Where was all this fancy education going to get us?

Getting on the course gave rise to feelings of joy, but also uncertainty. I'd worked hard to get on it; writing and designing a student newspaper, working at The Retail Newsagent, writing tons of applications letters, being told I was too easy-going for journalism.

The joy was palpable, the uncertainty was financial. In those days (the final years of the Seventies) HIgher Education was massively over-funded. Grants for an undergraduate degree were beer funds, and, unbelievably in today's climate, all tuition fees were found. Generally one was entitled to one more grant to do a postgrad. Another world by today's standards.

City University: main hall

I was on the 'waiting list' for a maintenance grant for the Postgraduate Diploma in Journalism at The City University for the academic year 1979 – 1980. I had no money. If I didn't get it, I couldn't go.

I had a 'steady' job at the Retail Newsagent, the Der Sturmer of the Association of Retail Newsagents. Willie, the editor, cautioned against me leaving the security of the weekly for the purveyors of fags, Sundays, sweets and top shelf mags. There was no need for a fancy course when you had a good job like this. Nicotine-stained fingers tapped some loose change in his trouser pocket: 'I'm worried about this," he said.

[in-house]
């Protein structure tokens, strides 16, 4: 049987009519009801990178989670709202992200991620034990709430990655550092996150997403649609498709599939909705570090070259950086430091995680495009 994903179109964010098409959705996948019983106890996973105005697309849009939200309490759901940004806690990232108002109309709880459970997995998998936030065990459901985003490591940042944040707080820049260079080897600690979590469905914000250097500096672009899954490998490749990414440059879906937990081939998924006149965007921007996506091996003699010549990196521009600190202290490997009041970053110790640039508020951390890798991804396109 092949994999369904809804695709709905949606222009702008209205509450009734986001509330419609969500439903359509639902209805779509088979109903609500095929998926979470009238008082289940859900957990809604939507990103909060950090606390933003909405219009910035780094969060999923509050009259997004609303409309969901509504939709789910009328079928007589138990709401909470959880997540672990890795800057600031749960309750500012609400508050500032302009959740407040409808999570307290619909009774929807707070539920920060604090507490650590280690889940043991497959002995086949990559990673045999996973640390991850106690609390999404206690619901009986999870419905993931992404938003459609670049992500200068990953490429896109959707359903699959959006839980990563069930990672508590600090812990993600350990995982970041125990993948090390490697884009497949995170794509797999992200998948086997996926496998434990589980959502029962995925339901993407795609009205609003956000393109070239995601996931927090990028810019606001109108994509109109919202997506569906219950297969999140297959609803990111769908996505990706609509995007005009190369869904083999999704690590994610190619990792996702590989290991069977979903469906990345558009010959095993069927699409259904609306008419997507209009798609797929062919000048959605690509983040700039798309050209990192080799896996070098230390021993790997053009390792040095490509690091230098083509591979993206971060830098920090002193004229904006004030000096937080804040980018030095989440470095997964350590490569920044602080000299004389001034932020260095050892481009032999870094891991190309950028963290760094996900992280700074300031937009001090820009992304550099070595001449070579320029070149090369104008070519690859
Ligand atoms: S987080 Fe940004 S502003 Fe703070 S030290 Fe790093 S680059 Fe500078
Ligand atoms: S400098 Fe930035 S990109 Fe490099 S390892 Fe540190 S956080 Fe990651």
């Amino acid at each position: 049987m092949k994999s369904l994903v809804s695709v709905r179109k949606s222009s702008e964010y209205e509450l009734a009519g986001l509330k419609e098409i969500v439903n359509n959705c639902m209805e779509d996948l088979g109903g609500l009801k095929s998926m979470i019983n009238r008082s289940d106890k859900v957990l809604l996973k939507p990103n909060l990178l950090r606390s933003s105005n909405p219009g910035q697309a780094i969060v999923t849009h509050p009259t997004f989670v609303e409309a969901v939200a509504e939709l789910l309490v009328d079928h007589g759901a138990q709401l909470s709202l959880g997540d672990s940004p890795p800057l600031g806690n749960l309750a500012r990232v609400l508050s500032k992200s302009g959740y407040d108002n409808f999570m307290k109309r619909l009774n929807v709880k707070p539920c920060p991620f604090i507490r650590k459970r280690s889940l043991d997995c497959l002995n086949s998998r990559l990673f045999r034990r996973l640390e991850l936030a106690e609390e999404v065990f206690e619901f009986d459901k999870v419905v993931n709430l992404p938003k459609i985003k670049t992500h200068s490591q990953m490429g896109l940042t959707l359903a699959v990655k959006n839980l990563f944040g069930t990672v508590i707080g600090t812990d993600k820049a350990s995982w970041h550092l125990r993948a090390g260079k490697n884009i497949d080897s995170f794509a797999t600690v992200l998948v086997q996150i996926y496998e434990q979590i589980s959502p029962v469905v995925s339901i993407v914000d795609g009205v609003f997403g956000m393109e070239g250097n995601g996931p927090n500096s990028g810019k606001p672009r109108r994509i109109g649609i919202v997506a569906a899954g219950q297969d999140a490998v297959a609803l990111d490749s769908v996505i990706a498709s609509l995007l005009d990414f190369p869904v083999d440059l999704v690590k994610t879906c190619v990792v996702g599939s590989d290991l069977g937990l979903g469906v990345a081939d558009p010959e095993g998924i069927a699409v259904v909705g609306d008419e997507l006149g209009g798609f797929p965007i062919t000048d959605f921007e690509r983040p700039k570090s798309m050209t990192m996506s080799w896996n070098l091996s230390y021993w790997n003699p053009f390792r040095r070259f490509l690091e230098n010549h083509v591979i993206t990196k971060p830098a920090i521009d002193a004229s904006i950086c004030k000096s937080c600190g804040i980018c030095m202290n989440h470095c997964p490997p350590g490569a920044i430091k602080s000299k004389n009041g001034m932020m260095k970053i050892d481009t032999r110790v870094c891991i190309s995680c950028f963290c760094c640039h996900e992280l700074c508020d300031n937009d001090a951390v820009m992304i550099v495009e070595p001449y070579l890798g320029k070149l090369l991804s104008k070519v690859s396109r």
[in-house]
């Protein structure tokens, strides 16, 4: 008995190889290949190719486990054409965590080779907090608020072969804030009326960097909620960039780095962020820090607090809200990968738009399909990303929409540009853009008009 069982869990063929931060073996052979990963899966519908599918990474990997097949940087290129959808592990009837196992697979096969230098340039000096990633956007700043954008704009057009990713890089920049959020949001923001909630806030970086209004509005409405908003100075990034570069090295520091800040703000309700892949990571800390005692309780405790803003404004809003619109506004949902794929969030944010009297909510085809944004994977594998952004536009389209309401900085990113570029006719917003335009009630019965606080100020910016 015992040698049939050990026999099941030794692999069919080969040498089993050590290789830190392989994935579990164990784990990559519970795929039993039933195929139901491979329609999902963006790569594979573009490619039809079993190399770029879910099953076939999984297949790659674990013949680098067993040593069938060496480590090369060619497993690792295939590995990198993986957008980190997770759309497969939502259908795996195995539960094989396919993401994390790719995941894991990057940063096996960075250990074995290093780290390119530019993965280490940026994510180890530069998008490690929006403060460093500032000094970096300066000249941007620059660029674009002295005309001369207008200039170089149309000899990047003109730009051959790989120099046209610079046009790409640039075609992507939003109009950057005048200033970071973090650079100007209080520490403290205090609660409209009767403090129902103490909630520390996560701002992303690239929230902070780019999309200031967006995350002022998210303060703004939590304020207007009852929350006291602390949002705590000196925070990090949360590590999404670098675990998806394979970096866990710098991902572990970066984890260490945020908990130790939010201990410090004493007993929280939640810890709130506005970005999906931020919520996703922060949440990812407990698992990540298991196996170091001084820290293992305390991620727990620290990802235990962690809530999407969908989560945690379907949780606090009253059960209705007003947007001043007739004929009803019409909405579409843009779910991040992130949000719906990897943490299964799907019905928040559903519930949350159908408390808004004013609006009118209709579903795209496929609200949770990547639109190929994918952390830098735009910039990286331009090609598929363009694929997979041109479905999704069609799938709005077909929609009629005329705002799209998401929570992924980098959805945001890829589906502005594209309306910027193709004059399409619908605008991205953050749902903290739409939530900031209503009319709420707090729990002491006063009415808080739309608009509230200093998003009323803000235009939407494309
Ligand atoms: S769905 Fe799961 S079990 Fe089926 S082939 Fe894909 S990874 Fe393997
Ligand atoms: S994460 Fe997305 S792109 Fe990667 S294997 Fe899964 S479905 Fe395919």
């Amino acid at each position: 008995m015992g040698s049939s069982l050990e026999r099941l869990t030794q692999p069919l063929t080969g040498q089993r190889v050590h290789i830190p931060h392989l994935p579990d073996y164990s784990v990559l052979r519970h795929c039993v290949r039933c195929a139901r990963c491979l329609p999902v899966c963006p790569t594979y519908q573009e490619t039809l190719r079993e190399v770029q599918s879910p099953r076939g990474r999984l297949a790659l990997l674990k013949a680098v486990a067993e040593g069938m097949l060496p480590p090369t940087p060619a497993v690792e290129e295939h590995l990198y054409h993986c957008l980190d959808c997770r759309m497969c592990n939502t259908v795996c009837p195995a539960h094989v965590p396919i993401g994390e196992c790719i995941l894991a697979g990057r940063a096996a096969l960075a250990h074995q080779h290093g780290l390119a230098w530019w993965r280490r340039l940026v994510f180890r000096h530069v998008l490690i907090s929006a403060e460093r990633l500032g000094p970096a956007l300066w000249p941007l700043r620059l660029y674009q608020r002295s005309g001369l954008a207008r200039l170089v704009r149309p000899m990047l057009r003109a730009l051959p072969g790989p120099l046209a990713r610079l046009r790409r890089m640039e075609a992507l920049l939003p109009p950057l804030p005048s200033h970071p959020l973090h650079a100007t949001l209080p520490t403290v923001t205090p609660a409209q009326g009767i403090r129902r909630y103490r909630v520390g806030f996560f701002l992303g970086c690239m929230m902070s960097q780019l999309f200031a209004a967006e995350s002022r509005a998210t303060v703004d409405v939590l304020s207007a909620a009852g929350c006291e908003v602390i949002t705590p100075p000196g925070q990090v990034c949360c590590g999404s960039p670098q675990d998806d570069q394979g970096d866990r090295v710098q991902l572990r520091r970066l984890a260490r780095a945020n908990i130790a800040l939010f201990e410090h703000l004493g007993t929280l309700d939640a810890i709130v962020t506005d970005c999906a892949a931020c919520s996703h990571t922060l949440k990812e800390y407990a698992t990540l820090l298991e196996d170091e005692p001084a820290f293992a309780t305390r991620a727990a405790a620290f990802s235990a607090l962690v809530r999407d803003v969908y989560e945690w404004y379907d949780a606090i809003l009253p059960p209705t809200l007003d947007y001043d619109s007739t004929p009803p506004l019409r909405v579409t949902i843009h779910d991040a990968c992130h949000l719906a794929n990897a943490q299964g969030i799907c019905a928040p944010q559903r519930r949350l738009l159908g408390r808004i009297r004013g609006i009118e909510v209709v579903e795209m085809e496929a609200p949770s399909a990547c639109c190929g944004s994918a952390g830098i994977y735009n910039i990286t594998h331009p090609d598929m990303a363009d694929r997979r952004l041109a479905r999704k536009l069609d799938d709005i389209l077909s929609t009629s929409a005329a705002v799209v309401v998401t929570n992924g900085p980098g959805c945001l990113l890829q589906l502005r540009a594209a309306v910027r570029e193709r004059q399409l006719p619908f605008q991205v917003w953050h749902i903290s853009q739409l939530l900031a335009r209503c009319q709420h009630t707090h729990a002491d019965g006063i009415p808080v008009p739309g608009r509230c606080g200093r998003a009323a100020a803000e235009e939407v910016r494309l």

I was worried about money too, but determined to seek a wider world.

In the end, the grant came through just in time and I joined the other students at the City, just around the corner from The Retail Newsagent.

This was just the second year of the course. A similar course in Cardiff University was, at the time, the pacesetter. Editors of dailies around the UK were falling over themselves to get the new graduate journalists, seen as the future of the industry, which had traditionally recruited from school leavers. Good jobs were abundant. The future was bright.

Four decades on and the City University and Cardiff remain pre-eminent in media training in the UK, despite a mushrooming of media and communications courses. This year The City celebrates 40 years, with a glittering event hosted by some of its famous former students. http://www.city.ac.uk/arts-social-sciences/journalism

In 1979-1980 we had just 30 postgrad students; now there are hundreds learning the business as undergrads and postgrads.

The jobs market is vastly diverse, indeed unrecognisable from those early days. We enjoyed a conveyor belt experience to a daily paper (you realise you'll be doing golden weddings don't you). We thought it was the best job in the world, and maybe it was.

I don't know how many journalists there were in the UK in those days, but I can say that a daily employed hundreds. Western Mail in Wales had around 30 staff in the photographic department alone. I worked for the South Wales Argus, based in Newport and covering the Eastern Valleys. It had outposts, staffed with a journalist, or sometimes two or even three, every few miles in our territory, which was jealously guarded against publishing intruders.

The Press Gazette, the newspaper for journalists, has it that 64,000 people in Britain work as 'journalists, newspaper and periodical editors'. This peaked in 2013 at 70,000, and there may be a downward trend.

Between 2007 and 2015 those described as public relations professionals (I am one nowadays) increased from 36,000 to 55,000, reflecting a tsunami of official and corporate information.

Intentionality is the key, as always.  The Retail Newsagent is still going strong. Perhaps Willie was right. Where was all this fancy education going to get us?

Comments: No comments yet

Be the first to comment

Post a comment

@Work - Business Communications